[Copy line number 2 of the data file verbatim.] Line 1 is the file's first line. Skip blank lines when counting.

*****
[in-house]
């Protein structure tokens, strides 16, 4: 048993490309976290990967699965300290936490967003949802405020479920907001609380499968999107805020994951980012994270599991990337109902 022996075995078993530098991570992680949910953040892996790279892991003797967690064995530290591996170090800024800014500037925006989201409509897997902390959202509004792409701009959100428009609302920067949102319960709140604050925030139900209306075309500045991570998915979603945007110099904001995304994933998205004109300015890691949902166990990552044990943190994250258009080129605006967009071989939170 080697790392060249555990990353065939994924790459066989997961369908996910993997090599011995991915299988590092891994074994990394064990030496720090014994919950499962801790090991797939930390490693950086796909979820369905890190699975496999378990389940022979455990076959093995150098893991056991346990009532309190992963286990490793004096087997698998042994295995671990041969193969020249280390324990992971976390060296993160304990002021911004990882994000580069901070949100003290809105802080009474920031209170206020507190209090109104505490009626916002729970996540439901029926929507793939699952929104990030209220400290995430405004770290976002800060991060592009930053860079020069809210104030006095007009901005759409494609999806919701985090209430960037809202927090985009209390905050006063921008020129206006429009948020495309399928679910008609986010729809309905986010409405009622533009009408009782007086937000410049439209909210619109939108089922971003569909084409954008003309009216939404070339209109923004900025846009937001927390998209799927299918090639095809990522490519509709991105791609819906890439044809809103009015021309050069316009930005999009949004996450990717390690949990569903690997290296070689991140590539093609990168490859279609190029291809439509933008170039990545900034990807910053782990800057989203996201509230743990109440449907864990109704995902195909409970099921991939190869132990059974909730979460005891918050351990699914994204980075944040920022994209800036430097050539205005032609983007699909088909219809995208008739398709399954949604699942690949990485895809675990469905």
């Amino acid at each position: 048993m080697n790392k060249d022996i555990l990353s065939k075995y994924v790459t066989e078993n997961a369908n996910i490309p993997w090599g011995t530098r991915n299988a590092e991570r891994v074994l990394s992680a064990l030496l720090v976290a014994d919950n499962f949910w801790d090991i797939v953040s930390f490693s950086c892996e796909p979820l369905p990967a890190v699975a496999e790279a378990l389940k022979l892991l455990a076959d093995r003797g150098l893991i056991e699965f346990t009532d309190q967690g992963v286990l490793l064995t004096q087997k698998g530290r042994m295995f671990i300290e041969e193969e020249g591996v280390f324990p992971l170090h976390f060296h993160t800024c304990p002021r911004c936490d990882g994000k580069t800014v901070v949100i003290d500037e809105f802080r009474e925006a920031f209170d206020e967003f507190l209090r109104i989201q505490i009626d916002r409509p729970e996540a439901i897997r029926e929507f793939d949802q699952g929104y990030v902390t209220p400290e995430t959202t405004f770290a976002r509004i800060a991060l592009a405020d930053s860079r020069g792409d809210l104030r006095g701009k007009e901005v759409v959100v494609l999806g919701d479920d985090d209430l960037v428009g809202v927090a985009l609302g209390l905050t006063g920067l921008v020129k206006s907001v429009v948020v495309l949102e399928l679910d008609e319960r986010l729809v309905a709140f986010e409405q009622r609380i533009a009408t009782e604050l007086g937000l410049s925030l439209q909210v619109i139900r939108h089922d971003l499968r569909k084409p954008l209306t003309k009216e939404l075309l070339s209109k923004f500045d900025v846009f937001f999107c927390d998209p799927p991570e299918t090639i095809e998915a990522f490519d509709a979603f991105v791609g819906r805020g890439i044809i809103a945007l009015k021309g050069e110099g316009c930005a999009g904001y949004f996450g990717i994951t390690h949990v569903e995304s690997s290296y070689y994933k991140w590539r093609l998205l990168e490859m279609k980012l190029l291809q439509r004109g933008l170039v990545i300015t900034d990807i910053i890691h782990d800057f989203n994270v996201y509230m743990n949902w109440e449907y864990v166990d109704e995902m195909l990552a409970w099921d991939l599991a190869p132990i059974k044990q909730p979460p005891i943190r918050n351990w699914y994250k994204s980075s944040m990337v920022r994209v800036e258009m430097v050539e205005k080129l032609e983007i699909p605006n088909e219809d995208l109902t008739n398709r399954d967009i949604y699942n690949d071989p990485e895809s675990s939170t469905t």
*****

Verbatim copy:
């Protein structure tokens, strides 16, 4: 048993490309976290990967699965300290936490967003949802405020479920907001609380499968999107805020994951980012994270599991990337109902 022996075995078993530098991570992680949910953040892996790279892991003797967690064995530290591996170090800024800014500037925006989201409509897997902390959202509004792409701009959100428009609302920067949102319960709140604050925030139900209306075309500045991570998915979603945007110099904001995304994933998205004109300015890691949902166990990552044990943190994250258009080129605006967009071989939170 080697790392060249555990990353065939994924790459066989997961369908996910993997090599011995991915299988590092891994074994990394064990030496720090014994919950499962801790090991797939930390490693950086796909979820369905890190699975496999378990389940022979455990076959093995150098893991056991346990009532309190992963286990490793004096087997698998042994295995671990041969193969020249280390324990992971976390060296993160304990002021911004990882994000580069901070949100003290809105802080009474920031209170206020507190209090109104505490009626916002729970996540439901029926929507793939699952929104990030209220400290995430405004770290976002800060991060592009930053860079020069809210104030006095007009901005759409494609999806919701985090209430960037809202927090985009209390905050006063921008020129206006429009948020495309399928679910008609986010729809309905986010409405009622533009009408009782007086937000410049439209909210619109939108089922971003569909084409954008003309009216939404070339209109923004900025846009937001927390998209799927299918090639095809990522490519509709991105791609819906890439044809809103009015021309050069316009930005999009949004996450990717390690949990569903690997290296070689991140590539093609990168490859279609190029291809439509933008170039990545900034990807910053782990800057989203996201509230743990109440449907864990109704995902195909409970099921991939190869132990059974909730979460005891918050351990699914994204980075944040920022994209800036430097050539205005032609983007699909088909219809995208008739398709399954949604699942690949990485895809675990469905």